Who Pays? New guidance on responsibility for NHS payments to providers07/09/20
The updated Who Pays? guidance has effect from 1 September 2020, reflecting various updates in law and guidance since 2013. The guidance sets out a framework for determining which NHS body is responsible for paying a healthcare service provider for an individual’s care or treatment. All CCGs must have regard to the guidance.
The general rule that the responsible commissioning CCG is determined by where the patient’s GP practice is located (or if the patient isn’t registered with any GP, where they are usually resident) remains the same.
The core principle that no necessary assessment, care or treatment should be delayed or refused because of uncertainty as to the identity of the NHS commissioner responsible for funding a person’s healthcare provisions is also retained.
The guidance states that it should be used as the basis to resolve new or existing disagreements in historic / ongoing cases, but not to revisit funding arrangements where no disagreement currently exists. In other words, the new rules contained in the guidance are not retrospective.
Hospital stays (paragraph 13)
For admissions on or after 1 September 2020, if a patient changes address or their GP during an in-patient stay, the relevant CCG at the time of admission to hospital will pay for the entirety of the stay. This does not apply to patients detained under the Mental Health Act 1983 or funded by “continuing care” (not limited to NHS CHC funding).
Discharge from hospital and out-of-area placements, CHC and continuing care (paragraph 14)
There is detailed guidance on arrangements for CHC and other continuing care packages. The originating CCG will largely retain responsibility for the care package, even if the patient is placed in another CCG area.
Discharge to assess
From 1 September 2020, the “discharge to assess” process is to be used with new packages of care of up to six weeks being funded by the NHS. For out-of-area placements, the ‘placing CCG’ will pay. If a longer term placement ensues, the same CCG will retain responsibility for its funding (whether out of area or not).
Change of address or GP
In cases other than ‘discharge to assess’, responsibility for paying for NHS CHC in a care home / independent hospital will be ‘applied at the point at which a referral for NHS CHC assessment for the patient was first received by any CCG’. This applies irrespective of whether there is a change in GP registration during the assessment process.
For those patients who are neither existing (defined as already in receipt of CHC prior to 19 March 2020), nor ‘new’ (CHC to be provided on or after 1 September 2020), transitional arrangements will apply (paras. 14.33 – 14.40).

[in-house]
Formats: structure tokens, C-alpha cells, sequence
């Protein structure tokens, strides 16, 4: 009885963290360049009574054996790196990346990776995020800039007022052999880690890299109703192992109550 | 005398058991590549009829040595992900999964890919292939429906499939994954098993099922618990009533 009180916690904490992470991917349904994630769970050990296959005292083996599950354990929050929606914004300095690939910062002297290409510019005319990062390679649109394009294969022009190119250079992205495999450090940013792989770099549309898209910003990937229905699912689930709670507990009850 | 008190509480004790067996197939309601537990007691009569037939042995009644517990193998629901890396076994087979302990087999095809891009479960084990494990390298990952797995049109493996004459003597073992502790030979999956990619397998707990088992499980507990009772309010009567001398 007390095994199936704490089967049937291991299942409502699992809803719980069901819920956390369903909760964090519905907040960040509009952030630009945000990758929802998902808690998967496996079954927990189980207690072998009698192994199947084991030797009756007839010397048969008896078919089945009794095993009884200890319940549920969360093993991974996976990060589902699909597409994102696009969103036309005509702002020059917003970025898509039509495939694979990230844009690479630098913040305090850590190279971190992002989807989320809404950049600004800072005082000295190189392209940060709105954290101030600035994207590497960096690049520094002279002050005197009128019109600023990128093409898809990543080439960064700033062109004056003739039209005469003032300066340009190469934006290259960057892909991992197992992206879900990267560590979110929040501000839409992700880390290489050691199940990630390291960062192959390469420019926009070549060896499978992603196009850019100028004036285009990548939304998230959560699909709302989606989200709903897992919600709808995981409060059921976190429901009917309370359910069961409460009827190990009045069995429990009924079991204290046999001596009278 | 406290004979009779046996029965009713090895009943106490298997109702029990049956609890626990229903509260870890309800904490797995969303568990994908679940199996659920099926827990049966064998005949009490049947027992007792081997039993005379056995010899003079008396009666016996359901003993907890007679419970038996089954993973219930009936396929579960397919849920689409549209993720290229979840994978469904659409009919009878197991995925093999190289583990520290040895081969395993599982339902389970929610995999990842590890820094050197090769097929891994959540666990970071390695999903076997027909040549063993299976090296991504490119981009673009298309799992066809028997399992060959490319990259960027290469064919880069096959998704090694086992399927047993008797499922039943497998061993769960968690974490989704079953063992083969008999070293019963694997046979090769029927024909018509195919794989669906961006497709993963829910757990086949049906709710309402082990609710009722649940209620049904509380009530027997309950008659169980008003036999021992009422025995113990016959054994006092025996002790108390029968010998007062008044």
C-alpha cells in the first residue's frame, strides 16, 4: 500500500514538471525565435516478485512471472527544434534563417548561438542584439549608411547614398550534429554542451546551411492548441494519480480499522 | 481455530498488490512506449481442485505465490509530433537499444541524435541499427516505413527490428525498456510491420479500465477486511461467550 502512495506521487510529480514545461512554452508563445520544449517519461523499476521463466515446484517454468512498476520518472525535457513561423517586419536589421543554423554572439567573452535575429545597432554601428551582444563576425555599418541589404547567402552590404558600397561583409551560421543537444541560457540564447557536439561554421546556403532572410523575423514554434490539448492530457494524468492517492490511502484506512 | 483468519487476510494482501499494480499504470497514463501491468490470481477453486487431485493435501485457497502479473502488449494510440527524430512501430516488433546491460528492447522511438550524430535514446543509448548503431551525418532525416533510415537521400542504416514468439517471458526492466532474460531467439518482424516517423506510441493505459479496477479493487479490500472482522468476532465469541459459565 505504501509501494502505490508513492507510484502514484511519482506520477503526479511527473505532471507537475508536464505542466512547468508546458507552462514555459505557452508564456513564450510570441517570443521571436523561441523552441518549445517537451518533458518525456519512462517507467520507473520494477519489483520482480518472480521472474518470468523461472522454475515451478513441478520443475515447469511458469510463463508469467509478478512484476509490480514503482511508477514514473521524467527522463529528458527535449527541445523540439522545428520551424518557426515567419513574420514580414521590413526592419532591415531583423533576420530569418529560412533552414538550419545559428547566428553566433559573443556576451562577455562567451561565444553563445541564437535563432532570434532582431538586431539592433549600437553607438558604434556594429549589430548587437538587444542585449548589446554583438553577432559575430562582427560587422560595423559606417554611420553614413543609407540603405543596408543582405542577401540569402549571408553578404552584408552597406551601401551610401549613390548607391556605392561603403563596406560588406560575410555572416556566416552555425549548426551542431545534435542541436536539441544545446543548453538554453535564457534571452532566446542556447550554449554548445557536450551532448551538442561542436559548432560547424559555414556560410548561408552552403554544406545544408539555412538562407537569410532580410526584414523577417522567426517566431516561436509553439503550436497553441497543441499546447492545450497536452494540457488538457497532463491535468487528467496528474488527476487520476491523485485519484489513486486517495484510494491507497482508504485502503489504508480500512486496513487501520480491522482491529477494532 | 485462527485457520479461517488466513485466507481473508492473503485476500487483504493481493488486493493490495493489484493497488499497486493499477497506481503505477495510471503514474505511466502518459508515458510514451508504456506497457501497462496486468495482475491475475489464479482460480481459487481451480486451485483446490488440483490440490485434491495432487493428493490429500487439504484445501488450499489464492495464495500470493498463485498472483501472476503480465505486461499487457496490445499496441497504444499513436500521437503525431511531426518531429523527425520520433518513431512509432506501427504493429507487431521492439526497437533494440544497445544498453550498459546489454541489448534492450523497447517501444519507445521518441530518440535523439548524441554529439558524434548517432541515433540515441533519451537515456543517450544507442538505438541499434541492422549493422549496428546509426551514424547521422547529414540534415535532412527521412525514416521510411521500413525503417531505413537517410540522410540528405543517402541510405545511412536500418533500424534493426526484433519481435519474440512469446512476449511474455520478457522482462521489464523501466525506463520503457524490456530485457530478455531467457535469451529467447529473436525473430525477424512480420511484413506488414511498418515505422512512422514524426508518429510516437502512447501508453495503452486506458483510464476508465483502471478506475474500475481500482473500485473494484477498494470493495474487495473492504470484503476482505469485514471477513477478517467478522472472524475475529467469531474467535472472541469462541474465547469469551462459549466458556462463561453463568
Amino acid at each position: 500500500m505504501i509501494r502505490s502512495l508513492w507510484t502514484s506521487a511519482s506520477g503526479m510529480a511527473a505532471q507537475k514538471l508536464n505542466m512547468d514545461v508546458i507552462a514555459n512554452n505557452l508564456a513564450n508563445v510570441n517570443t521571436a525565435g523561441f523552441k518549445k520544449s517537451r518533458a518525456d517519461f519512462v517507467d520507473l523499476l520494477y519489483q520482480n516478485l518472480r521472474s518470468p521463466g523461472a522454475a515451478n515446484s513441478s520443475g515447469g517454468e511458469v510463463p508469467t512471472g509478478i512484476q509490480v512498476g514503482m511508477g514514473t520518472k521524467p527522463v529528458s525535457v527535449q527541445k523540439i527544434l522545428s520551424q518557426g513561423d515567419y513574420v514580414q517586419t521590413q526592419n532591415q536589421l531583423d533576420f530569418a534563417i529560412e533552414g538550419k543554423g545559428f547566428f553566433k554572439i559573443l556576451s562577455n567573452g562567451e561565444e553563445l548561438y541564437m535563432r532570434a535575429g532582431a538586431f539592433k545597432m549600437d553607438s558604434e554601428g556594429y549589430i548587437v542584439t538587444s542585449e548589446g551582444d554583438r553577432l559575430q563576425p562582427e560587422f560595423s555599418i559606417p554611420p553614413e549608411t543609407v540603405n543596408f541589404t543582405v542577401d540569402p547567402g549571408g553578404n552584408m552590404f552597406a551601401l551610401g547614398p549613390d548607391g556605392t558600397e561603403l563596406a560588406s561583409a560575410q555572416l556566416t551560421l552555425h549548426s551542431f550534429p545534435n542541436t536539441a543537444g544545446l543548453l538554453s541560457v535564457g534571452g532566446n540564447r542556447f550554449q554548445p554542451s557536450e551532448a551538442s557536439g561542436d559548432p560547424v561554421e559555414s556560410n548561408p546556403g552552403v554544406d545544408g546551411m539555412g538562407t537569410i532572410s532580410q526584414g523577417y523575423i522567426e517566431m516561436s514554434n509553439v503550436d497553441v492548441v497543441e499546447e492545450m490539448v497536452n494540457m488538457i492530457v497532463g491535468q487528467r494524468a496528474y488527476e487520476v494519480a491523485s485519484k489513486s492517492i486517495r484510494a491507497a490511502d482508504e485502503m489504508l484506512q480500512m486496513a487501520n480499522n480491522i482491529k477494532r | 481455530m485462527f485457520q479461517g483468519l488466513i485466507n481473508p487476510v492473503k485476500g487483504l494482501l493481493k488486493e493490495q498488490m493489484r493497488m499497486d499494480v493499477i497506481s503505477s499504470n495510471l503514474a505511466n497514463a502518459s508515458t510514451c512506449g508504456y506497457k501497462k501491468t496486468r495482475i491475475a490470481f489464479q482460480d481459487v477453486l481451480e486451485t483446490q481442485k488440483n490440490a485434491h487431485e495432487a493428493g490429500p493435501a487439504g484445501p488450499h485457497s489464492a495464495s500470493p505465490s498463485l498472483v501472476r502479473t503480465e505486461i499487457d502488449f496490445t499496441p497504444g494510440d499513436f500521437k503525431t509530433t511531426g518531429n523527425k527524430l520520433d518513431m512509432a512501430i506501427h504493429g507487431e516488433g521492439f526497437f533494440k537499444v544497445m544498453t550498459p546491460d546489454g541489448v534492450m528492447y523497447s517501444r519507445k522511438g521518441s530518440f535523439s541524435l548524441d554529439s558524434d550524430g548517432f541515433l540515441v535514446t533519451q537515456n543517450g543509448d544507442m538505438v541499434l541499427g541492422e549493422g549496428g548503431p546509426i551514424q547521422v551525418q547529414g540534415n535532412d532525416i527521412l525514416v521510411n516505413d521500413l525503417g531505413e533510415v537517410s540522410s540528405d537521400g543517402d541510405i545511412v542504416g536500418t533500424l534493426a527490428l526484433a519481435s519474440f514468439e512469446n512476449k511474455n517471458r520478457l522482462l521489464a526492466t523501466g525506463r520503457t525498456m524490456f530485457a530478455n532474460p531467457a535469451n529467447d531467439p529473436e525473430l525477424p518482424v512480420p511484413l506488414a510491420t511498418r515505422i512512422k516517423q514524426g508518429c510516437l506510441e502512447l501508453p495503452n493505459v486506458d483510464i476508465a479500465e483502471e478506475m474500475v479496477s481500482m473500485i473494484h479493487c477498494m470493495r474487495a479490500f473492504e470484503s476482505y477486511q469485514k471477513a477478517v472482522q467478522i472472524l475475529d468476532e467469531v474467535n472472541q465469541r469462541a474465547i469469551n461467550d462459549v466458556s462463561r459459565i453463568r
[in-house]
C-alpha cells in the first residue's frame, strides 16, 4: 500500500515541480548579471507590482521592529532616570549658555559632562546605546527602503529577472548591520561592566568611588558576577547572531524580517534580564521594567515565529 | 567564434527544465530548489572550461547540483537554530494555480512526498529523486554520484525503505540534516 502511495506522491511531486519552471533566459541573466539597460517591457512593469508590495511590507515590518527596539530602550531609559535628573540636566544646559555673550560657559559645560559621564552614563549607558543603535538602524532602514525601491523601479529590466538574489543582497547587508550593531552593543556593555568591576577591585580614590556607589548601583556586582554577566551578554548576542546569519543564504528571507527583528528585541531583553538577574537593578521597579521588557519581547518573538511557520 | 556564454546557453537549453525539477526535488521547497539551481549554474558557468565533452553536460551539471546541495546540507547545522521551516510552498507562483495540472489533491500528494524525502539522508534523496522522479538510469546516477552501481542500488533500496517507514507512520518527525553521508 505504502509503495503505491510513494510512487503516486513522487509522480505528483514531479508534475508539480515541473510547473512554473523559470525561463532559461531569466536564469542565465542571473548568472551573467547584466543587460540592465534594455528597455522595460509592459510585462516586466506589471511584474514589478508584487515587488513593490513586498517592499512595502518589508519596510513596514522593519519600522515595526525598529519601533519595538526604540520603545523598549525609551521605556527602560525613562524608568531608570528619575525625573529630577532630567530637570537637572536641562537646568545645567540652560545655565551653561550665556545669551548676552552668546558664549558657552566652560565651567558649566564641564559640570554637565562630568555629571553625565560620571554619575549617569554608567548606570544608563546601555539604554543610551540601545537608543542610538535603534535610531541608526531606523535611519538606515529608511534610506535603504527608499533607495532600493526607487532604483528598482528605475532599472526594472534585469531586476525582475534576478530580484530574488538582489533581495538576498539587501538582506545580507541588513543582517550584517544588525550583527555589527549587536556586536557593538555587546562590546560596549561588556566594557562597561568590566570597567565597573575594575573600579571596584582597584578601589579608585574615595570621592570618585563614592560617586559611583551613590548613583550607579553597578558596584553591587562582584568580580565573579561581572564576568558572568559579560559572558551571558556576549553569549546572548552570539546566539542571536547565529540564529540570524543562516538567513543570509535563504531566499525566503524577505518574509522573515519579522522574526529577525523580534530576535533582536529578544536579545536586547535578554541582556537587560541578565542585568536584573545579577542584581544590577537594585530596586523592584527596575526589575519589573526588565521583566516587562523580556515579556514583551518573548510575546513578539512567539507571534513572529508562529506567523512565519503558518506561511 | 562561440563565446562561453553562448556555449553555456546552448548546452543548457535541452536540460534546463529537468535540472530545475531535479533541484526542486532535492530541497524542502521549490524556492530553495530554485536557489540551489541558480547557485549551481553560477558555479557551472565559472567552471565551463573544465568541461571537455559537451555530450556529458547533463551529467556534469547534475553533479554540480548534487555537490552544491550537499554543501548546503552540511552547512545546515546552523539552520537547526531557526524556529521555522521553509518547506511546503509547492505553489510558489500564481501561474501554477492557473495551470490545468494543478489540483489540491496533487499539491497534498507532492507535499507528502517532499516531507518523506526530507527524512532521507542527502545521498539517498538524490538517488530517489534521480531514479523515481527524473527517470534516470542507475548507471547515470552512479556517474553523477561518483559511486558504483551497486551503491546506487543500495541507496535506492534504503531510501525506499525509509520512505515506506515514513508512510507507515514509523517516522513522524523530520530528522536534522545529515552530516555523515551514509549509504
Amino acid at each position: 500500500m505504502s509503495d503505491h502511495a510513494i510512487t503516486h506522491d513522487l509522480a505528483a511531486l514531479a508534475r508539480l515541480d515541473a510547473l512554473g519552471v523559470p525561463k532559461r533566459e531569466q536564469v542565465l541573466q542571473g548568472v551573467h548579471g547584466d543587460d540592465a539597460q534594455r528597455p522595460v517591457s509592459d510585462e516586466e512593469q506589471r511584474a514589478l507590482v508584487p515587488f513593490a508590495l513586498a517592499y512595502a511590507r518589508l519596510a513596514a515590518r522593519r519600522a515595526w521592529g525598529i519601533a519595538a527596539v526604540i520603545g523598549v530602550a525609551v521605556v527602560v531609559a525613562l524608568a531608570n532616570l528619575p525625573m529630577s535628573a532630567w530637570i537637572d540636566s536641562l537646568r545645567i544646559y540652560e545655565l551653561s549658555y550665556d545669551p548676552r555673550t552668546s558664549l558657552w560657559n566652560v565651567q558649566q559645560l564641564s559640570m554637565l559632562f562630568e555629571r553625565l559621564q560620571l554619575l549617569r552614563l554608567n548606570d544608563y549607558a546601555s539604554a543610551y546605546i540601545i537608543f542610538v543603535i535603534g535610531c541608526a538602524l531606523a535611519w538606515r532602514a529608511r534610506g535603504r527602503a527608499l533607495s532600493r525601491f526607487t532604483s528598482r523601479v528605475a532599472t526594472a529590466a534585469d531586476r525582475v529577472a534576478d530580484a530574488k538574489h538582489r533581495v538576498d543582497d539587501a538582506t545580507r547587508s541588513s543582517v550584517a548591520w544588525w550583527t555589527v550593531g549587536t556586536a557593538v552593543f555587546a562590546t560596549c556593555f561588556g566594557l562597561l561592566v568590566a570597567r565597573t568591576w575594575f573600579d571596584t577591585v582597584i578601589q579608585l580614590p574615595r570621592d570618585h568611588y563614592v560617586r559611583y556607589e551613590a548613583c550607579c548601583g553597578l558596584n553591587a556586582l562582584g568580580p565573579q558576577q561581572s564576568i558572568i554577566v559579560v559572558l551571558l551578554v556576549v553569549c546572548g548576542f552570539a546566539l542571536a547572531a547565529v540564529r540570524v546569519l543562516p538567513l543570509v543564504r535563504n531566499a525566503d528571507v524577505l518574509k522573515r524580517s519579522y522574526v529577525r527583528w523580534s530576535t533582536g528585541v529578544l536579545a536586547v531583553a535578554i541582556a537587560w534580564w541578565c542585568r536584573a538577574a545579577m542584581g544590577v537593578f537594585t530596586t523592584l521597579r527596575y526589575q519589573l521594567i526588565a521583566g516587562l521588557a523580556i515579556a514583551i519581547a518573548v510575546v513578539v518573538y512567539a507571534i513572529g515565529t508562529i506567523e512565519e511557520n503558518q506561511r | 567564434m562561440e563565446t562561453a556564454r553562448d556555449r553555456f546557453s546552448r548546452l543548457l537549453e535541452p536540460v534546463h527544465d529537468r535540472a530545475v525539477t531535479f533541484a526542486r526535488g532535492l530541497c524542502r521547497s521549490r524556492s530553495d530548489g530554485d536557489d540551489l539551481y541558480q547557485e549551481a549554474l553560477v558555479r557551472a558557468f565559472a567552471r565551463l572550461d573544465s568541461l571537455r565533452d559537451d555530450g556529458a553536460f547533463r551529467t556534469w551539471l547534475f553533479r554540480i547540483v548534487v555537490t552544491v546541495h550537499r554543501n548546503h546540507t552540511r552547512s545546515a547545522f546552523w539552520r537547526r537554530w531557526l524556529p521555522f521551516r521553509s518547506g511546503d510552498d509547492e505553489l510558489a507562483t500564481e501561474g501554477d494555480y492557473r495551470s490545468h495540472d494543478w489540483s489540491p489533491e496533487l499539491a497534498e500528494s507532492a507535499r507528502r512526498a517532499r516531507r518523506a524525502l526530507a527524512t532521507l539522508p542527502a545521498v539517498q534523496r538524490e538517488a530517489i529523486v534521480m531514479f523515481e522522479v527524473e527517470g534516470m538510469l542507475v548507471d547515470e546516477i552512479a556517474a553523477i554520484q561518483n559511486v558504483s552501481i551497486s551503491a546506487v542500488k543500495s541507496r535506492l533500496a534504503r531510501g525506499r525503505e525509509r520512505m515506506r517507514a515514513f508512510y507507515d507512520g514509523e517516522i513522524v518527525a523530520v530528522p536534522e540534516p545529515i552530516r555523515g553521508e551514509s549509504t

MHA detention and s.117 aftercare
The guidance contains a major clarification in this area. Where NHS England is not responsible for the commissioning of such services, the patient’s GP registration (or in default usual residence) at the moment of initial detention under the MHA determines responsibility for payment for detention and after-care. In other words, if a patient is registered with a GP in CCG area A, is detained in area B, and then receives after-care in area C, CCG A will retain commissioning responsibility for mental health services throughout. This will continue until the patient is finally discharged from s.117 aftercare. The ‘place of safety’ provisions under s.136 MHA are not considered to be a period of detention for these purposes. Transitional arrangements apply (18.8– 18.10).
Dispute resolution (appendix 1)
Participation and co-operation in the new NHS England / Improvement managed process for dispute resolution is mandatory. Pending resolution of a dispute, CCGs must share costs equally, ‘without prejudice’ to the outcome.
Five tips to take in connection with new guidance
- ensure that they are familiar with both the general rules for determining their commissioning and payment responsibilities and the exceptions. Section 5 of the guidance (services commissioned by NHS England) is a useful resource.
- review cases caught by the transitional arrangements as soon as possible to ensure responsibilities are understood.
- consider whether historic / ongoing disagreements should be resolved using the new guidance.
- familiarise themselves with the new dispute resolution process.
- take further advice on any unresolved disputes - whether new or historic.
How Capsticks can help
Capsticks provides expert, patient-centred advice on determining commissioning responsibility and dispute resolution between multiple CCGs, and in disagreements with local authorities, including in relation to high-cost and complex care arrangements, as well as the interaction with the Mental Health Act and Court of Protection proceedings. We also act for providers that are caught in the middle of commissioning disputes, occasionally unpaid for the care they are providing to service users. For advice on how the guidance applies to your organisation, please contact Francis Lyons, Tracey Lucas or Adam Hartrick.